Which Glass is This?
After my blog post on the science behind wine glass shapes, I was contacted by a customer who asked for a way of identifying which wines the Riedel glasses he already owned were best for, as he had forgotten. This is an issue I'm sure many of you have and whilst you can, obviously, use any glass for any wine, the whole point of investing in Riedel glasses is to take advantage of their grape specific nature and unlock the ideal taste and sensation of your favourite wine.
The glasses in your cupboard will probably be one of a few "basic" shapes that will, hopefully, give you a clue as to which ones to use in the future.
We'll start with the reds
The Cabernet / Bordeaux glass
The Cabernet glass is easily the most recognisable wine glass shape, as well as the most commonly used (and our best selling shape). This is due to its versatile shape, which works well with most red wines.
Because of its straighter sides, it’s best suited for Cabernets. These help the wine aerate, reducing tannins and bringing out the depth of flavour of your favourite Cabernet Sauvignon, Malbec, Merlot or Bordeaux.
Cabernet glasses have an average-length stem, a wide base, and a large bowl that tapers slightly at the top. This is a glass designed to get a lot of oxygen in contact with the wine to bring out the fruit flavours and lessen the tannins. Its design helps for free-breathing, rich wine flavour, so avoid pouring lighter whites into these glasses.
The Pinot Noir / Burgundy glass
Usually not as tall as the Cabernet glass. It will also have a much wider and shorter bowl, which exposes the wine to plenty of air, improving flavour and allowing the wonderful aromas to hit your nose instantly. The wider bowls of Pinot Noir glasses are an impressive sight, but they also serve that important function. Pinot Noir glasses can have a rim that is turned out, directing the intense wine flavours straight to your nose and tongue. These turned out rims work best with New World Pinots and Burgundy Grand Crus.
The wider bowls of Pinot Noir glasses are an impressive sight, but they also serve that important function. Pinot Noir glasses can have a rim that is turned out, directing the intense wine flavours straight to your nose and tongue. These turned out rims work best with New World Pinots and Burgundy Grand Crus.
The Shiraz / Syrah glass
The tallest of all red wine glasses with a distinct taper towards the top. This taper helps to bring out the fruit aromas first and the tannins after.
Now the whites
The Oaked Chardonnay glass
Oaked Chardonnay glasses have a wide bowl and a top that tapers slightly. It is a similar shape to the Pinot Noir glass, but slightly smaller.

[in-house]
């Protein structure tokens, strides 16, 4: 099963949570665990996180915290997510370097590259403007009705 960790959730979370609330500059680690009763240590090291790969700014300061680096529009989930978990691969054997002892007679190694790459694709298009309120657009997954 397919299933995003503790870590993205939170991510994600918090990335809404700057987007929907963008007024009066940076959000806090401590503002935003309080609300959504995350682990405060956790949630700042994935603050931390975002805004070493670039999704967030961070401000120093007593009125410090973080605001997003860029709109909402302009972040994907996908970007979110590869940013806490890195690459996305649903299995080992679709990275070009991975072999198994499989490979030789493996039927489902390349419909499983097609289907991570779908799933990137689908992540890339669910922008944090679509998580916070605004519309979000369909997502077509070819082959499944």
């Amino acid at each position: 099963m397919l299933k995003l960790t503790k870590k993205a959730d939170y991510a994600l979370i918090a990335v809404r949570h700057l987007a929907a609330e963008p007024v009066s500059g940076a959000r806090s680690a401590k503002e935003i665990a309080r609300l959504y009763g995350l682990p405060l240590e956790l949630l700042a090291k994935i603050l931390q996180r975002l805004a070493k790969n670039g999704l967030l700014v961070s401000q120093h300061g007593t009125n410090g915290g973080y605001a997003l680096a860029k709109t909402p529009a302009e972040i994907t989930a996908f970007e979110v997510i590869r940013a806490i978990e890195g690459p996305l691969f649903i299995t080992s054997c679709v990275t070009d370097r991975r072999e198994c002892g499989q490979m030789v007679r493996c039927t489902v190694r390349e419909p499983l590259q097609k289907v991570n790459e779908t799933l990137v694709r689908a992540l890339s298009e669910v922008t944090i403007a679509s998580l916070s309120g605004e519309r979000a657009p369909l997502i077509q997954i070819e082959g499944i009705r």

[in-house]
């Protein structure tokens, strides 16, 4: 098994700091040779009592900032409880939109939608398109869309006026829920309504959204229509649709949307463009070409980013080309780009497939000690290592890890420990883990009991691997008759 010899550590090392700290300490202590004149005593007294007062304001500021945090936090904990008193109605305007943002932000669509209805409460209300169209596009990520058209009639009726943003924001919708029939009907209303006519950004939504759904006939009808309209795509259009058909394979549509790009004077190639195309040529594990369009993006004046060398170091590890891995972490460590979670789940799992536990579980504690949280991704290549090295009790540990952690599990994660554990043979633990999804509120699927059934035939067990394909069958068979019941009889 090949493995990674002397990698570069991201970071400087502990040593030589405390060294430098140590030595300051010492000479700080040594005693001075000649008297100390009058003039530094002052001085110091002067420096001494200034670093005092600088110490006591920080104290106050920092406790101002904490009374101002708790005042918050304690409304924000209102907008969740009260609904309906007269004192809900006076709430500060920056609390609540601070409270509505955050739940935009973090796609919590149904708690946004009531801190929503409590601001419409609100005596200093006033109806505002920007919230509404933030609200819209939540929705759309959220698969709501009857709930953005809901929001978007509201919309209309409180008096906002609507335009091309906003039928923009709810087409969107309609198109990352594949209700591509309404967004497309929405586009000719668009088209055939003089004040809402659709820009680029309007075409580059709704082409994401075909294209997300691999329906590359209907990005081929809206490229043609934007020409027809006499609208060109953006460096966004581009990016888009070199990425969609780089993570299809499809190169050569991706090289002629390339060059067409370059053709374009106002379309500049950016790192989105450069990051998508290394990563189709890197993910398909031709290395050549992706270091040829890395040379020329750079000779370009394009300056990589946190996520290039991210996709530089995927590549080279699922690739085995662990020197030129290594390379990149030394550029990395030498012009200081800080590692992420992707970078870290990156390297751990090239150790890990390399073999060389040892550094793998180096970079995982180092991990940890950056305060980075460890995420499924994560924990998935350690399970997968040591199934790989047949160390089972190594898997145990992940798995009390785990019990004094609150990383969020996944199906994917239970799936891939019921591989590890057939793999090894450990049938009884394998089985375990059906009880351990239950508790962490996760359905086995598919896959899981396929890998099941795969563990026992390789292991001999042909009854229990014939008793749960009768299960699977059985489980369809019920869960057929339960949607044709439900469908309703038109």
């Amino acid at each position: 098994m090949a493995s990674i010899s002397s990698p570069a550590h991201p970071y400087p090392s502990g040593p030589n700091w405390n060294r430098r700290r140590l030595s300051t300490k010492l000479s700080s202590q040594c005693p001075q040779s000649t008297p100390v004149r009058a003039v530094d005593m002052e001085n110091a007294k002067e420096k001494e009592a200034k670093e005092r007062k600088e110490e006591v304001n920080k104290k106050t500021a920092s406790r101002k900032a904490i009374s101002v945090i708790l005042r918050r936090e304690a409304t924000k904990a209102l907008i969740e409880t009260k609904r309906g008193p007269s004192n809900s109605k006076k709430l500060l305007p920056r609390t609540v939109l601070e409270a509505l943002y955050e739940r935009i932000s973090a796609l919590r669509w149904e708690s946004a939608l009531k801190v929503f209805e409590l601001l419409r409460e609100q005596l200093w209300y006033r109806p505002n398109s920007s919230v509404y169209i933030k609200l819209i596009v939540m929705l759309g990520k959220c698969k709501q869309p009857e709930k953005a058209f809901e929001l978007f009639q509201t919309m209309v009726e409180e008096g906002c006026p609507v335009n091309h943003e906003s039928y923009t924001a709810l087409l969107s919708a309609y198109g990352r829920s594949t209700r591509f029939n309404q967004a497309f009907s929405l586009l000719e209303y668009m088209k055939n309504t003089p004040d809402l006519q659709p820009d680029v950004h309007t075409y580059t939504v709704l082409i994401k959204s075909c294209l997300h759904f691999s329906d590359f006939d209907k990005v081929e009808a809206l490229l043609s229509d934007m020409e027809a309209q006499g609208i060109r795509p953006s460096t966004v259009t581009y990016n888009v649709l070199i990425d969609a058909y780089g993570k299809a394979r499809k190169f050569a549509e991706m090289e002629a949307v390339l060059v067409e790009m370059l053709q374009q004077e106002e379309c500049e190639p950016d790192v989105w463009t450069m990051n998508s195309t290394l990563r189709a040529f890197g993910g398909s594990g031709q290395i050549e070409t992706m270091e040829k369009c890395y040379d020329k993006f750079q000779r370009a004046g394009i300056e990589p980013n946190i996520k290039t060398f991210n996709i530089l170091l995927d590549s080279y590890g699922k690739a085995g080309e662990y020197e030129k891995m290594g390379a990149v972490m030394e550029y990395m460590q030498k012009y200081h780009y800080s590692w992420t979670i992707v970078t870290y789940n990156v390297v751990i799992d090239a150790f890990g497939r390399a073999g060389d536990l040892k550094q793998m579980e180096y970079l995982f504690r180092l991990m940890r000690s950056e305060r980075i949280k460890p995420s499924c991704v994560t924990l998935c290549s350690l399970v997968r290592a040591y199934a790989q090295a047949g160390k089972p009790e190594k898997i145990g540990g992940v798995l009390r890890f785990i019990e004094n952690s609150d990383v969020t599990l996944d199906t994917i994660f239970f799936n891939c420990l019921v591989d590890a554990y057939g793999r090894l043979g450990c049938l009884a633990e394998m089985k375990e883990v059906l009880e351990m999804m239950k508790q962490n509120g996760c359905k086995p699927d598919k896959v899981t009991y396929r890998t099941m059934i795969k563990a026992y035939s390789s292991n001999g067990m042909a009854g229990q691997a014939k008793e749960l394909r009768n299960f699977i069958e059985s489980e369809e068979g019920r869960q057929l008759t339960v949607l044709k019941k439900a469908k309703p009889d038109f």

Some whites that are oak-aged wind up having a large amount of aromas that are secondary and tertiary. This means aromas that are not fruit.
Think of a Chardonnay that has aromas of butter, biscuit, and lemon tart. These wines need a wider bowl that captures the more complex aromas, without allowing them to become overpowering. They also need a smaller opening to send them to your nose.
The alcohol on these wines tends to be higher, so you want a wider bowl to allow more oxygen contact.
White Rioja also does well in this glass, as does Orange wine, the fullest of the full bodied ‘whites'.
The Sauvignon Blanc glass
Sauvignon Blanc glasses have a long stem and a narrow bowl that tapers slightly. The tall, slim design of the glass makes it easier to detect the aromas of the wine, whilst minimising the amount of oxygen in the glass to to bring out the crisp acidity.
As Sauvignon Blanc is quite a delicate grape variety on the nose it needs a shape of glass that will hold the aromas in. On the palate it’s quite acidic, so you want the wine to stay away from the parts of the mouth where you pick up acidity.
As you drink your tongue forms a U-shape and guides the liquid right down the centre of your palate.
The Riesling / Zinfandel glass
Riesling glasses and unoaked Chardonnay / Viognier / Chablis glasses are very similar, the taller, tapered design of the former concentrates the fruity aromas in the upper portion of the bowl, whilst the straighter sided latter glass allows the wine to breathe more and its rim directs the flow of wine toward the mid-palate, allowing you to appreciate the balance of fruit flavors and acidity.
Trying the same wine from different glasses is a great way to highlight their differences and the importance of choosing the best glasses for your wine. Now that you know how to identify the right wine glass, it’s up to you to make sure you have the proper glasses according to the wine you’re serving (I can help you out there!).
And, of course, don't forget to decant. Red, white or fizzy it’s the best way of getting some air to your wine and opening up the flavours and aromas to their full effect by transferring the wine from its bottle to another jug or decanter. You can double decant by then pouring the wine back into its original bottle, thus adding more oxygen (or buy a Riedel Mamba decanter, which double decants for you). As a rule, the younger the wine, the earlier you should decant it, and for most red wines, it’s better to decant than not.